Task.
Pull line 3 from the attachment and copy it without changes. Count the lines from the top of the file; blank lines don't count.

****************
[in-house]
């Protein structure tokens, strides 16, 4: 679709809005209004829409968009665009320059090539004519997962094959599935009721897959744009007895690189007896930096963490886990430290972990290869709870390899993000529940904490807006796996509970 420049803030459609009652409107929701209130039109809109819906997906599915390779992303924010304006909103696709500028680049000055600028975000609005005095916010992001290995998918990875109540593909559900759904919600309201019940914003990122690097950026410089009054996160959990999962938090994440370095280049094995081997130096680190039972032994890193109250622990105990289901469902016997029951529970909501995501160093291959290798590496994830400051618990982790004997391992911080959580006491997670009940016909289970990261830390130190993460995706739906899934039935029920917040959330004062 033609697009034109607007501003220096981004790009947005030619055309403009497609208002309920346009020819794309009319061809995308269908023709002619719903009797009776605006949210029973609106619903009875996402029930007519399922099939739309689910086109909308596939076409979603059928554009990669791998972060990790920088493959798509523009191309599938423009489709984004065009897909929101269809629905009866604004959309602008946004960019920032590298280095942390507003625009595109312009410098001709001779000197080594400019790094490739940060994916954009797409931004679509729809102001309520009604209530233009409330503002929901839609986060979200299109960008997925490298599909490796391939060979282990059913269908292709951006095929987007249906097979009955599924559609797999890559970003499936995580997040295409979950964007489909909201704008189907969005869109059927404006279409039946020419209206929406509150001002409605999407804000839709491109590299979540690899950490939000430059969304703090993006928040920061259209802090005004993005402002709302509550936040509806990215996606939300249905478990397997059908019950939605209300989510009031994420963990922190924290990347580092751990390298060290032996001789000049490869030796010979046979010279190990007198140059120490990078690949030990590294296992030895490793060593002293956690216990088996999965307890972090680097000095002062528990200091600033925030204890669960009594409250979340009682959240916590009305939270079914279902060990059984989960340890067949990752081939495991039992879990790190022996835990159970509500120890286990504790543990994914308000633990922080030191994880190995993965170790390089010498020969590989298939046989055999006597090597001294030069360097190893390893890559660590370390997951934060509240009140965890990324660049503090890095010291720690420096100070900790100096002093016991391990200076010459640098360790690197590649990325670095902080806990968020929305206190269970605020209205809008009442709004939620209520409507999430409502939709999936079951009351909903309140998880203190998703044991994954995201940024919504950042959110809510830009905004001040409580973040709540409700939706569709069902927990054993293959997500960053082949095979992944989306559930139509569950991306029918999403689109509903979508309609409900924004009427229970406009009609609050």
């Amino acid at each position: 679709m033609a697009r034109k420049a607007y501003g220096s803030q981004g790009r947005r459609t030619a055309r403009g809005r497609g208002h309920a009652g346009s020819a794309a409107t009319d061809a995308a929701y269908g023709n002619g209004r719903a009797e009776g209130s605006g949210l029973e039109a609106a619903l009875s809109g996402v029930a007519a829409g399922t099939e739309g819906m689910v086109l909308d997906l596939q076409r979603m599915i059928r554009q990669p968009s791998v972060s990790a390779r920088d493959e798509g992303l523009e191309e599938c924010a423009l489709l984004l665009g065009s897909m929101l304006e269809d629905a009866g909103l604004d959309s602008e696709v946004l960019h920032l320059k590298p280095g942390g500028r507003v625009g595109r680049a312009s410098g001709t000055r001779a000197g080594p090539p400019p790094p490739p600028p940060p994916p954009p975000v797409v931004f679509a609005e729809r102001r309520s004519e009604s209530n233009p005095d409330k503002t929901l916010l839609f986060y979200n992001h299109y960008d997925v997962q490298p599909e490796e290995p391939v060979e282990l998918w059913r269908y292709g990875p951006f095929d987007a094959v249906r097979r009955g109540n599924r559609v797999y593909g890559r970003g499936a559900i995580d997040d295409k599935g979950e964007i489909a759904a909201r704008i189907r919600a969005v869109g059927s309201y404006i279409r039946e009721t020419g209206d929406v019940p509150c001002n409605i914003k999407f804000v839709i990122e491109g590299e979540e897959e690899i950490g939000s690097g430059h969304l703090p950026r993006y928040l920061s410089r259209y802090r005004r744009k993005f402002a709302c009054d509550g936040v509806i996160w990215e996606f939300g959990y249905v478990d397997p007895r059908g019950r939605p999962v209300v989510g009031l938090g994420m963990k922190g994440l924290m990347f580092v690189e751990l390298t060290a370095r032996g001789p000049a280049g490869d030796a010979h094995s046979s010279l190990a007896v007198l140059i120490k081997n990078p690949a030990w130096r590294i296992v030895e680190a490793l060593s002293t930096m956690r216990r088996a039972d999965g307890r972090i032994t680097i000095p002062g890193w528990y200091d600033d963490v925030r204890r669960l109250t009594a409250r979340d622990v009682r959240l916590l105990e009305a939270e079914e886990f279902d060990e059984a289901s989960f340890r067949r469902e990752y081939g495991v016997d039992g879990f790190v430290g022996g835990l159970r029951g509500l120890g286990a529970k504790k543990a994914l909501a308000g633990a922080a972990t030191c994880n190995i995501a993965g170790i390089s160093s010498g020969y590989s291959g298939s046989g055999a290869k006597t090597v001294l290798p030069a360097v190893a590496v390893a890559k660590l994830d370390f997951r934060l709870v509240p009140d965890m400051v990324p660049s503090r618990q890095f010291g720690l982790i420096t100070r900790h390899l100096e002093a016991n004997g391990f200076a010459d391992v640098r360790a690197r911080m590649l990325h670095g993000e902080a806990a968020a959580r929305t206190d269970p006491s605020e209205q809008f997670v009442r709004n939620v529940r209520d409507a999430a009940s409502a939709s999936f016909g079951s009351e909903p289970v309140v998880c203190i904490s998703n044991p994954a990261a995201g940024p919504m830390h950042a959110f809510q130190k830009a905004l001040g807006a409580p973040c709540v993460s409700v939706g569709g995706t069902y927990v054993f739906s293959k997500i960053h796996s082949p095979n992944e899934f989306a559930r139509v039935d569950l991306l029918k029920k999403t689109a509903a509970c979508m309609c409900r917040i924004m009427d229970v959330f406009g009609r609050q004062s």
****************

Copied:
């Amino acid at each position: 679709m033609a697009r034109k420049a607007y501003g220096s803030q981004g790009r947005r459609t030619a055309r403009g809005r497609g208002h309920a009652g346009s020819a794309a409107t009319d061809a995308a929701y269908g023709n002619g209004r719903a009797e009776g209130s605006g949210l029973e039109a609106a619903l009875s809109g996402v029930a007519a829409g399922t099939e739309g819906m689910v086109l909308d997906l596939q076409r979603m599915i059928r554009q990669p968009s791998v972060s990790a390779r920088d493959e798509g992303l523009e191309e599938c924010a423009l489709l984004l665009g065009s897909m929101l304006e269809d629905a009866g909103l604004d959309s602008e696709v946004l960019h920032l320059k590298p280095g942390g500028r507003v625009g595109r680049a312009s410098g001709t000055r001779a000197g080594p090539p400019p790094p490739p600028p940060p994916p954009p975000v797409v931004f679509a609005e729809r102001r309520s004519e009604s209530n233009p005095d409330k503002t929901l916010l839609f986060y979200n992001h299109y960008d997925v997962q490298p599909e490796e290995p391939v060979e282990l998918w059913r269908y292709g990875p951006f095929d987007a094959v249906r097979r009955g109540n599924r559609v797999y593909g890559r970003g499936a559900i995580d997040d295409k599935g979950e964007i489909a759904a909201r704008i189907r919600a969005v869109g059927s309201y404006i279409r039946e009721t020419g209206d929406v019940p509150c001002n409605i914003k999407f804000v839709i990122e491109g590299e979540e897959e690899i950490g939000s690097g430059h969304l703090p950026r993006y928040l920061s410089r259209y802090r005004r744009k993005f402002a709302c009054d509550g936040v509806i996160w990215e996606f939300g959990y249905v478990d397997p007895r059908g019950r939605p999962v209300v989510g009031l938090g994420m963990k922190g994440l924290m990347f580092v690189e751990l390298t060290a370095r032996g001789p000049a280049g490869d030796a010979h094995s046979s010279l190990a007896v007198l140059i120490k081997n990078p690949a030990w130096r590294i296992v030895e680190a490793l060593s002293t930096m956690r216990r088996a039972d999965g307890r972090i032994t680097i000095p002062g890193w528990y200091d600033d963490v925030r204890r669960l109250t009594a409250r979340d622990v009682r959240l916590l105990e009305a939270e079914e886990f279902d060990e059984a289901s989960f340890r067949r469902e990752y081939g495991v016997d039992g879990f790190v430290g022996g835990l159970r029951g509500l120890g286990a529970k504790k543990a994914l909501a308000g633990a922080a972990t030191c994880n190995i995501a993965g170790i390089s160093s010498g020969y590989s291959g298939s046989g055999a290869k006597t090597v001294l290798p030069a360097v190893a590496v390893a890559k660590l994830d370390f997951r934060l709870v509240p009140d965890m400051v990324p660049s503090r618990q890095f010291g720690l982790i420096t100070r900790h390899l100096e002093a016991n004997g391990f200076a010459d391992v640098r360790a690197r911080m590649l990325h670095g993000e902080a806990a968020a959580r929305t206190d269970p006491s605020e209205q809008f997670v009442r709004n939620v529940r209520d409507a999430a009940s409502a939709s999936f016909g079951s009351e909903p289970v309140v998880c203190i904490s998703n044991p994954a990261a995201g940024p919504m830390h950042a959110f809510q130190k830009a905004l001040g807006a409580p973040c709540v993460s409700v939706g569709g995706t069902y927990v054993f739906s293959k997500i960053h796996s082949p095979n992944e899934f989306a559930r139509v039935d569950l991306l029918k029920k999403t689109a509903a509970c979508m309609c409900r917040i924004m009427d229970v959330f406009g009609r609050q004062s």